Found Photo Foundation was set up in 2008 to rescue work produced by professional, amateur, and anonymous photographers found throughout the world. There are multiple reasons these photos became orphaned: they may have been abandoned following the death of their owners, they may have been stolen, or they may have simply ceased to be useful and thrown in the garbage, from where they may have been rescued and put back on the market.
Found Photo Foundation is a practice-based research project, using interdisciplinary methods to unravel diverse meanings of collecting, publishing and curating orphan photography. Organised in informal collections, photographs are made available in editing and publishing workshops, where participants remix the material with photos sourced from other contexts. Copy, re-photography, narrative fictionalisation, experimental autobiography, editorial design create successive layers of narrative and allegorical meaning, coming close to an ‘archeology of the contemporary past’, a practice that consists in recouping ruins of everyday for a dialectical relationship between past and present.


Each work in the Orphan series explores a particular approach to publishing the printed material in the Found Photo Foundation collection. 


Flora McCallica, photobook with collage of orphan photos sourced from Found Photo Foundation. A set dated 1958 found in Lisbon flea market and a 1920s herbarium (Herbarium Britannicum) discarded by London Kew Gardens. 32 pages  38 x 26 cm, laser printed black & white corona offset 120 gsm.
More about the photobook work here 


Lisbon Vernacular sources from three domestic porn photo albums, found in the offices of Lisbon’s leading telecommunications company and currently part of Found Photo Foundation collections. More info about the photobook work here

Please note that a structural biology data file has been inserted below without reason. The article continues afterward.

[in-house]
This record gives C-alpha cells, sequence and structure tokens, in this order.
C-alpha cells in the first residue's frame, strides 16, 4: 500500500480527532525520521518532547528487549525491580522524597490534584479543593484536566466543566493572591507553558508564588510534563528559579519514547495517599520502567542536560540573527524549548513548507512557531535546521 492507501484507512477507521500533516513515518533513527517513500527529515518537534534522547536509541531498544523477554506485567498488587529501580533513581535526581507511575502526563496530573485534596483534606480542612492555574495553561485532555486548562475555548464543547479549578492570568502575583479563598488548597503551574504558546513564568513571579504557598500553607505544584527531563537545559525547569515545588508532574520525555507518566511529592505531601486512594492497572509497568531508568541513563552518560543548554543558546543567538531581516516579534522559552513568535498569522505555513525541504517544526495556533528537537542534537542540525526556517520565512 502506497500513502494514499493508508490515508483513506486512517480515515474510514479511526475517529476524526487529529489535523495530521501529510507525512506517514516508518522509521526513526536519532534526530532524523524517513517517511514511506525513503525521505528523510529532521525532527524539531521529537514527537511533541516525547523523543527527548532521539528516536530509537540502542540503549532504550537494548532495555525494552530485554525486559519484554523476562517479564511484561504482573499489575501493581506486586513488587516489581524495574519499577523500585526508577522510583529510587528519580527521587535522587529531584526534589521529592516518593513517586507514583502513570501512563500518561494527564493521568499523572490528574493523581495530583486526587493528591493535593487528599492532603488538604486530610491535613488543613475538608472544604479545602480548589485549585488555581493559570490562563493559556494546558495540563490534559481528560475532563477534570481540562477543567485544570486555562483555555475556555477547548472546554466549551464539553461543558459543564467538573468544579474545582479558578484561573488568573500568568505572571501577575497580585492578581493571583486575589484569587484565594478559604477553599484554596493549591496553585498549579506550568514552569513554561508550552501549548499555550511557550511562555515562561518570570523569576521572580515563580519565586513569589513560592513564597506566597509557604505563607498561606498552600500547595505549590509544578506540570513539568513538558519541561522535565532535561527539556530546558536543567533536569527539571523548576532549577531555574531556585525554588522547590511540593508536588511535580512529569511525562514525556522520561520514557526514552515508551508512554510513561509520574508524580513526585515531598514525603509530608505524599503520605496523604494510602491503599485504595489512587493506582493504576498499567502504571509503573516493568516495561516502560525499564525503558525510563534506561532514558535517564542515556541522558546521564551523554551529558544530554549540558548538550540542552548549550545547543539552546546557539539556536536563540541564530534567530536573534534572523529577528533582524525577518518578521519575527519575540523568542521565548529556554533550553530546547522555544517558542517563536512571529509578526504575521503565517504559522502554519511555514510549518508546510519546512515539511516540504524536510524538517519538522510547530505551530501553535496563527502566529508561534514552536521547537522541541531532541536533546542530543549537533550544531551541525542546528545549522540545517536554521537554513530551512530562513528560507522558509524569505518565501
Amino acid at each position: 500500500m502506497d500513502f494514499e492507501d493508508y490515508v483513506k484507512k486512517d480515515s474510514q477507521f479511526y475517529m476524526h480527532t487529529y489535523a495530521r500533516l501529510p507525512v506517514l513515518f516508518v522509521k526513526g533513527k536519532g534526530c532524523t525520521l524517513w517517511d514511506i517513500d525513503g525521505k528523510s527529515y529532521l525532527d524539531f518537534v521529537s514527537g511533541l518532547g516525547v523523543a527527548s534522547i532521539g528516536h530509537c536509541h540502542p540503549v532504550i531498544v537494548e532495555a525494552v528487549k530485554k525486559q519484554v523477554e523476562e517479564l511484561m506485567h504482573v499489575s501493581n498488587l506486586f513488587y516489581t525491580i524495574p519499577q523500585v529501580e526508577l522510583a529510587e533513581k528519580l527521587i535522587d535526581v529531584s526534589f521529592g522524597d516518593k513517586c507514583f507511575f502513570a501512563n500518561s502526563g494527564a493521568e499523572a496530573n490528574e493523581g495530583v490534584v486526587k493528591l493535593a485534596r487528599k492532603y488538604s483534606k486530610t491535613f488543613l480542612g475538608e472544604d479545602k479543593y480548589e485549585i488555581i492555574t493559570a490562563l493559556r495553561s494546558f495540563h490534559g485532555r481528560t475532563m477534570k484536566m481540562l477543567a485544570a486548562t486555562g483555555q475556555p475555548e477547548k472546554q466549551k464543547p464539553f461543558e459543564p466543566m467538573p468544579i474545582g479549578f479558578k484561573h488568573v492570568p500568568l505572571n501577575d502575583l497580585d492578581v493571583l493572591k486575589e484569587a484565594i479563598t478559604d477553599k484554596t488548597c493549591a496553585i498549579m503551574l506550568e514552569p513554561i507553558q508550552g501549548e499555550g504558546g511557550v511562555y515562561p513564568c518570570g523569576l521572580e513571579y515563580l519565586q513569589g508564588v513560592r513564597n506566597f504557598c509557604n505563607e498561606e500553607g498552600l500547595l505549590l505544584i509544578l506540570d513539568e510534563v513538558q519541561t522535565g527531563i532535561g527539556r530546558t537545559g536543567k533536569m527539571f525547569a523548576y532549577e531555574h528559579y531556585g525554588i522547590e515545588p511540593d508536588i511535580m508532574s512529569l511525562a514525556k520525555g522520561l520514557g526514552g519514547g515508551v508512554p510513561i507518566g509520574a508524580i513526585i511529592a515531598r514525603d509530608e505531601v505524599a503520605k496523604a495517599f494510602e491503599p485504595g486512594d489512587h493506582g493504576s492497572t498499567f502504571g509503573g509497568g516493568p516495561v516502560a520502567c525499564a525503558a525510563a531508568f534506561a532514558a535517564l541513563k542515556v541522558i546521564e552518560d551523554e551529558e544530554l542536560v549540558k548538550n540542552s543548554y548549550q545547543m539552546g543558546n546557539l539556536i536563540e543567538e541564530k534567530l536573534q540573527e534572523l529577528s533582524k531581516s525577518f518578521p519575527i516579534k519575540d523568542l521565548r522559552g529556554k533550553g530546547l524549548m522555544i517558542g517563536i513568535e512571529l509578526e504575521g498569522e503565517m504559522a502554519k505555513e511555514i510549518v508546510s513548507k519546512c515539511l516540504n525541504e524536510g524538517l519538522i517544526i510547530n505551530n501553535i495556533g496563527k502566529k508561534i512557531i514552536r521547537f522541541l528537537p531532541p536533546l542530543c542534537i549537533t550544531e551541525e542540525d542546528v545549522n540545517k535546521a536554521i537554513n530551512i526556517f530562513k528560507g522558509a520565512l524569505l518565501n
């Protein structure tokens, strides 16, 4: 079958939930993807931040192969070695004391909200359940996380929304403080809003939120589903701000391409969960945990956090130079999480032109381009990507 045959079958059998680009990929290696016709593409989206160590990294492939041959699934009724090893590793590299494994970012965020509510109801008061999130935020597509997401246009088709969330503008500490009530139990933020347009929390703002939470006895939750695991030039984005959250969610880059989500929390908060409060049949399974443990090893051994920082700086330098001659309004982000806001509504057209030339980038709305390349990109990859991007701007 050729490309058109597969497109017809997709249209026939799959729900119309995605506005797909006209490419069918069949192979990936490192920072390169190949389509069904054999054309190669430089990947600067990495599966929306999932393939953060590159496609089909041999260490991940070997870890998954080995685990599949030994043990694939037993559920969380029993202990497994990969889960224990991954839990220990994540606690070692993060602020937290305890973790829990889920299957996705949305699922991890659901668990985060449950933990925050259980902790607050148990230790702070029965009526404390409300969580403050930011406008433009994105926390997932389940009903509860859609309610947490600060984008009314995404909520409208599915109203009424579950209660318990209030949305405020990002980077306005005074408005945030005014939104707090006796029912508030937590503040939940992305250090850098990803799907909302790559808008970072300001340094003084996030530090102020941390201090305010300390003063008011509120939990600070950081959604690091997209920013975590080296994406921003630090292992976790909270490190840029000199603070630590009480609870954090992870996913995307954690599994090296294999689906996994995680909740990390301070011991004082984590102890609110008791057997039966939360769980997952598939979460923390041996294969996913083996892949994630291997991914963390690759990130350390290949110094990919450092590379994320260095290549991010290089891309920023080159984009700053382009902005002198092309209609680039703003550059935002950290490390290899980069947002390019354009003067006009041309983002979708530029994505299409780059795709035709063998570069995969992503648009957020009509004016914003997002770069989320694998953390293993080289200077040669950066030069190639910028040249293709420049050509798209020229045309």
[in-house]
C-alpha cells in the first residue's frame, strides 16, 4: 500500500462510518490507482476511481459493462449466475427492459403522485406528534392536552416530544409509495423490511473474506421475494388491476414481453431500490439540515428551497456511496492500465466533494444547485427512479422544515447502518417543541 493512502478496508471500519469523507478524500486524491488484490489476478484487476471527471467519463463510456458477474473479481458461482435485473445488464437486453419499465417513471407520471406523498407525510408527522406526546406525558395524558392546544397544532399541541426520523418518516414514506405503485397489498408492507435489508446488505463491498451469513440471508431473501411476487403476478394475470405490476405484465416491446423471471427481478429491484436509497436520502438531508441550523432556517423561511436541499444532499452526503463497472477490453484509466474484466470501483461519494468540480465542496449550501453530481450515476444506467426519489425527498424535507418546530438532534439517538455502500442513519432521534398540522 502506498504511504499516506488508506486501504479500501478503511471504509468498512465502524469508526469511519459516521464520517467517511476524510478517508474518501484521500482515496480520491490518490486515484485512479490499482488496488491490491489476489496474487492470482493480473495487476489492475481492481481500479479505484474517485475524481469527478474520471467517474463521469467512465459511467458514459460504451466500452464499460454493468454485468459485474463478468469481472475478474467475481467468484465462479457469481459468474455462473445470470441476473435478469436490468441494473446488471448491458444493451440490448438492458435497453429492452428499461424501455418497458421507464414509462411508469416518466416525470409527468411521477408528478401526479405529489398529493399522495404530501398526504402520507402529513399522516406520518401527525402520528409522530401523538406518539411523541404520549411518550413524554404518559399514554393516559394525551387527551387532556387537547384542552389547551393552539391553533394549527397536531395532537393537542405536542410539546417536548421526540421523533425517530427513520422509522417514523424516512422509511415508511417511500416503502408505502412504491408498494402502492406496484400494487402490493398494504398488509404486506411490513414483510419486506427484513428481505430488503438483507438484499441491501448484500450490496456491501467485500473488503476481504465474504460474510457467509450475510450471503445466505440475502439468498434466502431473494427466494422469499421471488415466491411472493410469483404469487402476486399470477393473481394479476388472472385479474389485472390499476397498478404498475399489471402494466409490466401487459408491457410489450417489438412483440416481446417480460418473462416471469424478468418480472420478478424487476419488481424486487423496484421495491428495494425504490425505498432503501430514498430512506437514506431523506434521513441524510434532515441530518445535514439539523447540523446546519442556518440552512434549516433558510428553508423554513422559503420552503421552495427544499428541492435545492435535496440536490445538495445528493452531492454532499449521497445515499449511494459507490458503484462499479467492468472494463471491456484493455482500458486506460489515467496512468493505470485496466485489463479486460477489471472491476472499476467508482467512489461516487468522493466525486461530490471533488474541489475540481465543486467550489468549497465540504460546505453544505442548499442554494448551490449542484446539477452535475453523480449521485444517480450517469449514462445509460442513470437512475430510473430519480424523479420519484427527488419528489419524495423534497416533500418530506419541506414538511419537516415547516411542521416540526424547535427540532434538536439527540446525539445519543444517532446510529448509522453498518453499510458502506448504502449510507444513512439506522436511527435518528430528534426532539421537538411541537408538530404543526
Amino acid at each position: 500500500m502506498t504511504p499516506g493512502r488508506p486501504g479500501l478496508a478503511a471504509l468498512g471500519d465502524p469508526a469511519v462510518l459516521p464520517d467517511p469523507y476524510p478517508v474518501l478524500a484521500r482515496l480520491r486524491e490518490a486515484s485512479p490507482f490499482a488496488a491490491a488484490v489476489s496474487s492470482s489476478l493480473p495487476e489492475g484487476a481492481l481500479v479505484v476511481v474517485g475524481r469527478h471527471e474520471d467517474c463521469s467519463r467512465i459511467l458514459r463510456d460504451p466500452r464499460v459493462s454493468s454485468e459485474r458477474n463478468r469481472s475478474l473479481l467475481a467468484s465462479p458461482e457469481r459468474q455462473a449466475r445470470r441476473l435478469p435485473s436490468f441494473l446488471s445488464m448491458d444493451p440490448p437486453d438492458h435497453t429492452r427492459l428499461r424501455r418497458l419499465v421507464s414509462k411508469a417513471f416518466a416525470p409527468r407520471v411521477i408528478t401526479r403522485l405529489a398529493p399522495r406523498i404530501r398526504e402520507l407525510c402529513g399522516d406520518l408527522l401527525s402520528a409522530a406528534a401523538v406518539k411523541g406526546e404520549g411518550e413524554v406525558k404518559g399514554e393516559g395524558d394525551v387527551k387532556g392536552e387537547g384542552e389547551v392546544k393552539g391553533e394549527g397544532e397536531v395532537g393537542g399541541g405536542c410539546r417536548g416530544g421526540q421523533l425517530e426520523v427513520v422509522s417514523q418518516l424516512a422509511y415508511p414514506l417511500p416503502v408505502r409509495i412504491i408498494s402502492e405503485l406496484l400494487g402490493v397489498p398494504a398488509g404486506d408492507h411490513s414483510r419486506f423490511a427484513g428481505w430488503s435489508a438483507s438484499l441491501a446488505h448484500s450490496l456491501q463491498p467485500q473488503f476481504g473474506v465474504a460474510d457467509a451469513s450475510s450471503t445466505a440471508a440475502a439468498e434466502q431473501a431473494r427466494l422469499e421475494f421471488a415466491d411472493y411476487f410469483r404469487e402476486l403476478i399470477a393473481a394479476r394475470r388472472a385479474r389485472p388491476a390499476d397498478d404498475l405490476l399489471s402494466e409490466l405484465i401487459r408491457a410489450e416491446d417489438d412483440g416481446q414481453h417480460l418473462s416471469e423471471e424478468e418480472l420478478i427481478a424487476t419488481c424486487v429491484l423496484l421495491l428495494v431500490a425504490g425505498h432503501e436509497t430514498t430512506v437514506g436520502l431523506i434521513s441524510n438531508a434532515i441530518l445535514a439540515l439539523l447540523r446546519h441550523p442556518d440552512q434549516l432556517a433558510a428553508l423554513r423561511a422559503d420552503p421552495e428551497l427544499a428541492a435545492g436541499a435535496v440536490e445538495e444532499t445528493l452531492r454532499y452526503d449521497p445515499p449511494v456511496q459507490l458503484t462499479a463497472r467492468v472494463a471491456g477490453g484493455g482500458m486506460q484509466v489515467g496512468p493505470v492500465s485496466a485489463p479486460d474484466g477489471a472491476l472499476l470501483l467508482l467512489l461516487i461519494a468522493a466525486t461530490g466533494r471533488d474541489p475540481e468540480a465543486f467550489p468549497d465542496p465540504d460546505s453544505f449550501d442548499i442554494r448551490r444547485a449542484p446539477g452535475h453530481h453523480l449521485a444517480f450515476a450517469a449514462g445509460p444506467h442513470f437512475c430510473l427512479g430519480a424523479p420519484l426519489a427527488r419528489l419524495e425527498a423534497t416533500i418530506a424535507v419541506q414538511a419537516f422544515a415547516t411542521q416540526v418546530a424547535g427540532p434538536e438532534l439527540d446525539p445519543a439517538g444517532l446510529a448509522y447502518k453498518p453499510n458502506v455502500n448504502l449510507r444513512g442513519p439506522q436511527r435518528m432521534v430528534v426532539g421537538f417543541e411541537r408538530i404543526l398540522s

BUS-SPOTTING + A STORY is a 4-part photo-essay with photographs from the Found Photo Foundation. Parts 1 and 2 (Bus Ride) comprise a sequence of 32 photographs in the form of twin books, split in images of double and single-decker buses. Part 3 (A Story) uses  text and image with reference to the genre of photo-romance. Part 4 (Transport Enthusiasts) elucidates the raison d’être of the overall work, as well as the context in which the photographs were taken, through correspondence with one of the original photographers.108 pages
4 separate books (B&W, duotone and colour). More on the photobook here


Found Photo Foundation newspaper #1 published for the exhibition Dear Aby Warburg: What can be done with images? Curated by Eva Schmidt, Museum für Gegenwartskunst, Siegen, 2 December 2012- 3 March 2013. Includes critical essay by Tanja Verlak, An attempt at exhausting an archive /Found Photo Foundation. Newsprint, colour, digital print, 29cm ×38 cm, 36 pages.
More about the newspaper work here


Unbound: David Faithful,  Jo Milne, paula roush & Print City curated by Rob McDonald, October 20 – November 9, 2017. Central to my work with Found Photo Foundation is the selection and publication of images in a variety of media, ranging from photobooks to photo-texts, newspapers and multiples. This exhibition includes works sourced from Found Photo Foundation and other photographic collections.

Connecting Worlds, curated by Drawing Room in collaboration with UBM plc., 9 September 2013 – 14 March 2014. The photocollage work Time of Its Other (allegories of history, included in the exhibition were sourced from Found Photo Foundation and unearth a period of collective amnesia and censorship in Portuguese history that lasted until 1974.

Dear Aby Warburg: What can be done with images? Curated by Eva Schmidt, Museum für Gegenwartskunst, Siegen, 2 December 2012- 3 March 2013

Paradigm Store Curated by HS Projects, 5 Howick Place, London, September 25 – November 5, 2014